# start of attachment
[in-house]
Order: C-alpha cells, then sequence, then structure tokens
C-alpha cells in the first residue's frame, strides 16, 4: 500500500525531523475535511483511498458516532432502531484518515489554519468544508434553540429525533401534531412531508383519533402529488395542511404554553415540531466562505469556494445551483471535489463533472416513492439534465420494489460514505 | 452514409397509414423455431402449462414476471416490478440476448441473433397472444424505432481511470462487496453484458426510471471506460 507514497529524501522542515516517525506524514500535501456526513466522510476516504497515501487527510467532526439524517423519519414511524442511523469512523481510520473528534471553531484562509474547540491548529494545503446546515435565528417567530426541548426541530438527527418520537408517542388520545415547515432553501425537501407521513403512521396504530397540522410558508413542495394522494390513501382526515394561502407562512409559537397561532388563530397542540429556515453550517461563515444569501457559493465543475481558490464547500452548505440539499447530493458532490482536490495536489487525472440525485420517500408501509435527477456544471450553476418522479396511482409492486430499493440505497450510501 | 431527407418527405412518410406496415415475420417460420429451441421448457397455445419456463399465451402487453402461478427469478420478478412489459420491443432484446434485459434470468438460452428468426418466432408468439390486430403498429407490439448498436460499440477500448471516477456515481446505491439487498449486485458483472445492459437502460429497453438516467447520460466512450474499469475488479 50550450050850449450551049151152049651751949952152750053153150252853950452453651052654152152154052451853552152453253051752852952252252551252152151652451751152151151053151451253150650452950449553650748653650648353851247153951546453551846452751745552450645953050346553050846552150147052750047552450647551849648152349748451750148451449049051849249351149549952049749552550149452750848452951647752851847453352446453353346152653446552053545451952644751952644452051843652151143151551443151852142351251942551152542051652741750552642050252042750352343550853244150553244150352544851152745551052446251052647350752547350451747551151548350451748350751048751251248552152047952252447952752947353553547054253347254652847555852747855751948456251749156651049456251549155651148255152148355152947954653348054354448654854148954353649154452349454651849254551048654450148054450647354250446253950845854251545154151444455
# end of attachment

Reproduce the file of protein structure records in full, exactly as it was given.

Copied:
[in-house]
Order: C-alpha cells, then sequence, then structure tokens
C-alpha cells in the first residue's frame, strides 16, 4: 500500500525531523475535511483511498458516532432502531484518515489554519468544508434553540429525533401534531412531508383519533402529488395542511404554553415540531466562505469556494445551483471535489463533472416513492439534465420494489460514505 | 452514409397509414423455431402449462414476471416490478440476448441473433397472444424505432481511470462487496453484458426510471471506460 507514497529524501522542515516517525506524514500535501456526513466522510476516504497515501487527510467532526439524517423519519414511524442511523469512523481510520473528534471553531484562509474547540491548529494545503446546515435565528417567530426541548426541530438527527418520537408517542388520545415547515432553501425537501407521513403512521396504530397540522410558508413542495394522494390513501382526515394561502407562512409559537397561532388563530397542540429556515453550517461563515444569501457559493465543475481558490464547500452548505440539499447530493458532490482536490495536489487525472440525485420517500408501509435527477456544471450553476418522479396511482409492486430499493440505497450510501 | 431527407418527405412518410406496415415475420417460420429451441421448457397455445419456463399465451402487453402461478427469478420478478412489459420491443432484446434485459434470468438460452428468426418466432408468439390486430403498429407490439448498436460499440477500448471516477456515481446505491439487498449486485458483472445492459437502460429497453438516467447520460466512450474499469475488479 50550450050850449450551049151152049651751949952152750053153150252853950452453651052654152152154052451853552152453253051752852952252252551252152151652451751152151151053151451253150650452950449553650748653650648353851247153951546453551846452751745552450645953050346553050846552150147052750047552450647551849648152349748451750148451449049051849249351149549952049749552550149452750848452951647752851847453352446453353346152653446552053545451952644751952644452051843652151143151551443151852142351251942551152542051652741750552642050252042750352343550853244150553244150352544851152745551052446251052647350752547350451747551151548350451748350751048751251248552152047952252447952752947353553547054253347254652847555852747855751948456251749156651049456251549155651148255152148355152947954653348054354448654854148954353649154452349454651849254551048654450148054450647354250446253950845854251545154151444455